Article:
Temperamental characteristics in childhood migraine without aura:A multicenter study
- Autori: Esposito, M.; Marotta, R.; Gallai, B.; Parisi, L.; Patriciello, G.; Lavano, S.; Mazzotta, G.; Roccella, M.; Carotenuto, M.
- Anno di pubblicazione: 2013
- Tipologia: Articolo in rivista (Articolo in rivista)
- OA Link: http://hdl.handle.net/10447/115706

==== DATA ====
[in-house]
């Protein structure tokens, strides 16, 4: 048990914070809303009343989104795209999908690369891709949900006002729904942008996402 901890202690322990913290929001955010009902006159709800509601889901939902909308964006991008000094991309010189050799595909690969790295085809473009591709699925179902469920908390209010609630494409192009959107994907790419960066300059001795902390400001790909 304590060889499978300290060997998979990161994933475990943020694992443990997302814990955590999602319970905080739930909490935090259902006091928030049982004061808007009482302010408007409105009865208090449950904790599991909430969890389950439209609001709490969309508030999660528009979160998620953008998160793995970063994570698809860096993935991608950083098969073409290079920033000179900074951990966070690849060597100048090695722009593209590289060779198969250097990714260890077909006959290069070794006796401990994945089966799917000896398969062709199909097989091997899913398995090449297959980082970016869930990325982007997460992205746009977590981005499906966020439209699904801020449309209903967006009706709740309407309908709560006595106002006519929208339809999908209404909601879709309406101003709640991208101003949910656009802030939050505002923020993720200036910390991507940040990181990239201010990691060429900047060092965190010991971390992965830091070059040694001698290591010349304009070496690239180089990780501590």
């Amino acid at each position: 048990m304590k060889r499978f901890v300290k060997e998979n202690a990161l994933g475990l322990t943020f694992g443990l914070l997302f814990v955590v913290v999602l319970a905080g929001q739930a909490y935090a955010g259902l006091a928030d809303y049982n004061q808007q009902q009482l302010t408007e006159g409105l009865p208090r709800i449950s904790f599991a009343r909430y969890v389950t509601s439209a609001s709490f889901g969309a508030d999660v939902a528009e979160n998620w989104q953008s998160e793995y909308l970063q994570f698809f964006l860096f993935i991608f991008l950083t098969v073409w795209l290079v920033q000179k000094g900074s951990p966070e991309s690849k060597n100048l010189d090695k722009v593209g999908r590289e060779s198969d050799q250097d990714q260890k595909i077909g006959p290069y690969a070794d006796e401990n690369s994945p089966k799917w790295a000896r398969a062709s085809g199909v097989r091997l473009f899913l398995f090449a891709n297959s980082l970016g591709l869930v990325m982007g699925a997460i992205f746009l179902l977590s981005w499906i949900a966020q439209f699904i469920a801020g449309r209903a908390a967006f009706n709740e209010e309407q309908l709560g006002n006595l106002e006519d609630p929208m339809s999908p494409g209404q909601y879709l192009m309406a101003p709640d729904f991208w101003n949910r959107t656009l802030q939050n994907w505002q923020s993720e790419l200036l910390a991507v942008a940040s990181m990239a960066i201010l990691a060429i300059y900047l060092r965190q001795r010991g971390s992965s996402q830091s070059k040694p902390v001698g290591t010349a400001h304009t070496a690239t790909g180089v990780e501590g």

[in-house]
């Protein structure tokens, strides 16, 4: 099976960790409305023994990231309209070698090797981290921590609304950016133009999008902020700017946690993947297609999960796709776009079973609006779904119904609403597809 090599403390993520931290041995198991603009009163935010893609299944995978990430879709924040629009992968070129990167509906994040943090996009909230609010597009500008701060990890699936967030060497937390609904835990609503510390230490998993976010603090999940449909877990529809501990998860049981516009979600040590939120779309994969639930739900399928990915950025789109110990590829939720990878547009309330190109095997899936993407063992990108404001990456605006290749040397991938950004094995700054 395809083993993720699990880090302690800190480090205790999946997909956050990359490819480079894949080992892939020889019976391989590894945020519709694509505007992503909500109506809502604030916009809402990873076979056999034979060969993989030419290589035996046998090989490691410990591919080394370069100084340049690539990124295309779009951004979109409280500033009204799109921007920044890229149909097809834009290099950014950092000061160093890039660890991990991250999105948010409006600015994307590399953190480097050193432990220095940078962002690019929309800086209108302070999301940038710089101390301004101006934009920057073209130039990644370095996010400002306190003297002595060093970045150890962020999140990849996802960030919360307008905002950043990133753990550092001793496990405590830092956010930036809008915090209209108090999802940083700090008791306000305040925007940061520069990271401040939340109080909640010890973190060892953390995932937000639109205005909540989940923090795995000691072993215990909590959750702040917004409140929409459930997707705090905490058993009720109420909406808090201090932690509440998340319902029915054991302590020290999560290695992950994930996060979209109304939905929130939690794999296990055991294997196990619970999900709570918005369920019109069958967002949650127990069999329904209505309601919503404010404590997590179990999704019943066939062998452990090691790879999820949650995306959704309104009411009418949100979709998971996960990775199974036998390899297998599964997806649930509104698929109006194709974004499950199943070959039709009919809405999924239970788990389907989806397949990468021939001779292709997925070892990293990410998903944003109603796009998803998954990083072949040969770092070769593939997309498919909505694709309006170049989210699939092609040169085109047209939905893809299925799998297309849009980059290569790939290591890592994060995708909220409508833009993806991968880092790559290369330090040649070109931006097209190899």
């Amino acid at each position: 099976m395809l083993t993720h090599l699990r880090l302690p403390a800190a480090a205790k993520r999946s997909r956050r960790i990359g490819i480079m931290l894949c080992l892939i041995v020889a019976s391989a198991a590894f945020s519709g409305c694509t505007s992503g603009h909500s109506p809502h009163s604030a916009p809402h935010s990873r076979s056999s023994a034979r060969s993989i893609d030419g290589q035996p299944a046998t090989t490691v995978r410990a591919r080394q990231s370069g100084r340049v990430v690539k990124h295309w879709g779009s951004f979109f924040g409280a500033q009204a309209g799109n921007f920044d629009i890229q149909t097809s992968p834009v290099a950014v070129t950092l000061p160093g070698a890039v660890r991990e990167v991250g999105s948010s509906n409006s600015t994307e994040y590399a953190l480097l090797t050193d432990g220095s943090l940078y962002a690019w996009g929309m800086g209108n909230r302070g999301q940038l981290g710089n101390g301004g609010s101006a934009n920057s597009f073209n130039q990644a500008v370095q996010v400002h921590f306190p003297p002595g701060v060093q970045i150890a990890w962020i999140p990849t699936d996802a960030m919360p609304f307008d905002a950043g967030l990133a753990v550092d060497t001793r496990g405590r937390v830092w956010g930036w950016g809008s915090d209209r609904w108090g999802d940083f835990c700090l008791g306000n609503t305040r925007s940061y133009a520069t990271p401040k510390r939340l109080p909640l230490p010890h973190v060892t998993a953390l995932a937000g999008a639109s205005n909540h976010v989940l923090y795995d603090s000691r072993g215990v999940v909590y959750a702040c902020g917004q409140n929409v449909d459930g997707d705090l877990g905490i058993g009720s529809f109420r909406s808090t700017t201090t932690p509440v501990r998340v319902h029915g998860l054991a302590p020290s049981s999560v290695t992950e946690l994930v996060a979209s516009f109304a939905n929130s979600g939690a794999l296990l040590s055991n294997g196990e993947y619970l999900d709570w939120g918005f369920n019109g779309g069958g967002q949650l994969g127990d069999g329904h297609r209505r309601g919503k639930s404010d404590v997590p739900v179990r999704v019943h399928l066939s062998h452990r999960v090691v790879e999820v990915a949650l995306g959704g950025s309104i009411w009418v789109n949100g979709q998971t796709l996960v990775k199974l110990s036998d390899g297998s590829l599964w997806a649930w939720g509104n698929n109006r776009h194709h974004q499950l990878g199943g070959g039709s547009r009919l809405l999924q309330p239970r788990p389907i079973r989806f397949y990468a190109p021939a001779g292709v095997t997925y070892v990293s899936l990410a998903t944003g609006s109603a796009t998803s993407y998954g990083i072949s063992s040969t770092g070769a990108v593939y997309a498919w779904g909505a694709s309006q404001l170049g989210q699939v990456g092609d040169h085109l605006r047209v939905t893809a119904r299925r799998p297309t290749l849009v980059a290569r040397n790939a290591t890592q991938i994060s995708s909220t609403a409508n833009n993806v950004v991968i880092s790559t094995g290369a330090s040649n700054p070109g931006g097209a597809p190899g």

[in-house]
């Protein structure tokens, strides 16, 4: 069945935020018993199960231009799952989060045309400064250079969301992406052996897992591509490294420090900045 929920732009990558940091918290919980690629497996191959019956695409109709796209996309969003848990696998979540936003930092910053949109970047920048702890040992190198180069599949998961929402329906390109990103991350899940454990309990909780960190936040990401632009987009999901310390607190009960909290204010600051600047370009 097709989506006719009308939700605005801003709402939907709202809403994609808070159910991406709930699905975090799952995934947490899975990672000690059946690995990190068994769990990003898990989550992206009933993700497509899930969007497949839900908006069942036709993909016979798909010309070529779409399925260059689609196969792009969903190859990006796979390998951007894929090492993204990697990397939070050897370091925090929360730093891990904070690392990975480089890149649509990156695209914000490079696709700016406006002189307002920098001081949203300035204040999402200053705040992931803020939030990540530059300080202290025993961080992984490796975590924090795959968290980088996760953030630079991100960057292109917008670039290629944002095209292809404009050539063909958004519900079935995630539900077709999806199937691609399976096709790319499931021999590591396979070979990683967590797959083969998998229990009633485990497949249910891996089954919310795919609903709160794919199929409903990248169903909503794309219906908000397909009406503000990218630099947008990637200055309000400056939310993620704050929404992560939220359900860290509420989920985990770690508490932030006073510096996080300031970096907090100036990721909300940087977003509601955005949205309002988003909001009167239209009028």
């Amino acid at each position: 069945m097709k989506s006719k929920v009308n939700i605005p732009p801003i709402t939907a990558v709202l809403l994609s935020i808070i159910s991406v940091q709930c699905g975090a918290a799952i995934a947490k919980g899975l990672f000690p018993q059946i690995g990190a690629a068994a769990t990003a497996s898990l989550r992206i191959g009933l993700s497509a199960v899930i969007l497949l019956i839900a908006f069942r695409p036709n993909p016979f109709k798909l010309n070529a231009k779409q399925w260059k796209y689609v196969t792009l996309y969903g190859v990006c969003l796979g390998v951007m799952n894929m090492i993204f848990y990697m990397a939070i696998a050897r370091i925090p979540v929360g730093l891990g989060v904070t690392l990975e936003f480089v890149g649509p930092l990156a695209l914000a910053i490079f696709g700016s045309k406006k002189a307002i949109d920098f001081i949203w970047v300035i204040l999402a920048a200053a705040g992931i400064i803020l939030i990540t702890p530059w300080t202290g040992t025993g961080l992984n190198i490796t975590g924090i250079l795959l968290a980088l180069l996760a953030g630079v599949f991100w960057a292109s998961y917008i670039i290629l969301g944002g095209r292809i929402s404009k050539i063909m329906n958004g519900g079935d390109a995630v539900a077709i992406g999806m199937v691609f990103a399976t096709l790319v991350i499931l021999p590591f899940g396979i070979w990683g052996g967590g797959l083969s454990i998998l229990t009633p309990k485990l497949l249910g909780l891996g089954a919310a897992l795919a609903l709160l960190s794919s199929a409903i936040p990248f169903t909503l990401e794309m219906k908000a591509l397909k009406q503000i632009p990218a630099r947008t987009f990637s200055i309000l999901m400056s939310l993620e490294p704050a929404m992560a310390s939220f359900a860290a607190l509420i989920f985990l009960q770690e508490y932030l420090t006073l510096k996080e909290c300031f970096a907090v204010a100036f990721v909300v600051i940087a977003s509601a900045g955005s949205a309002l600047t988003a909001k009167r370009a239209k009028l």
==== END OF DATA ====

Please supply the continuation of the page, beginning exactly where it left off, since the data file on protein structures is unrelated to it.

Background: Children with migraine seem to be more anxious, sensitive, deliberate, cautious, fearful, vulnerable to frustration, tidy, and less physically enduring than comparisons. To the best our knowledge no studies about the temperamental and the characterial dimension aspects in childhood migraine was conducted. Therefore, the aim of the present study was to describe the temperamental and character aspects in a sample of children affected by migraine without aura (MoA) and their relationship with clinical aspects of MoA such as frequency, duration, and severity of attacks. Materials and methods: In our study, 486 children affected by MoA (239 male, 247 female) aged 7-12 years, (mean 10.04 ± 2.53 years) and 518 typical developing children comparable for age (P = 0.227) and sex (P = 0.892) were enrolled to assess their temperamental characteristics. The mothers of all subjects filled out the Junior Temperament and Character Inventory: Parent Version. Results: Children affected by migraine show a higher prevalence of harm avoidance and persistence temperamental domains (P, 0.001) and significantly lower prevalence of the self-directedness character trait (P = 0.023) with respect to the comparisons, according to Cloninger's model. The Spearman rank correlation analysis shows a significant relationship between migraine characteristics and temperamental domains. Conclusion: The present study first identified differences in temperamental characteristics in children affected by MoA with respect to the comparisons, suggesting the need for this evaluation in order for better psychological pediatric management of children with migraine, with possible consequences and impact on the future outcomes of these subjects.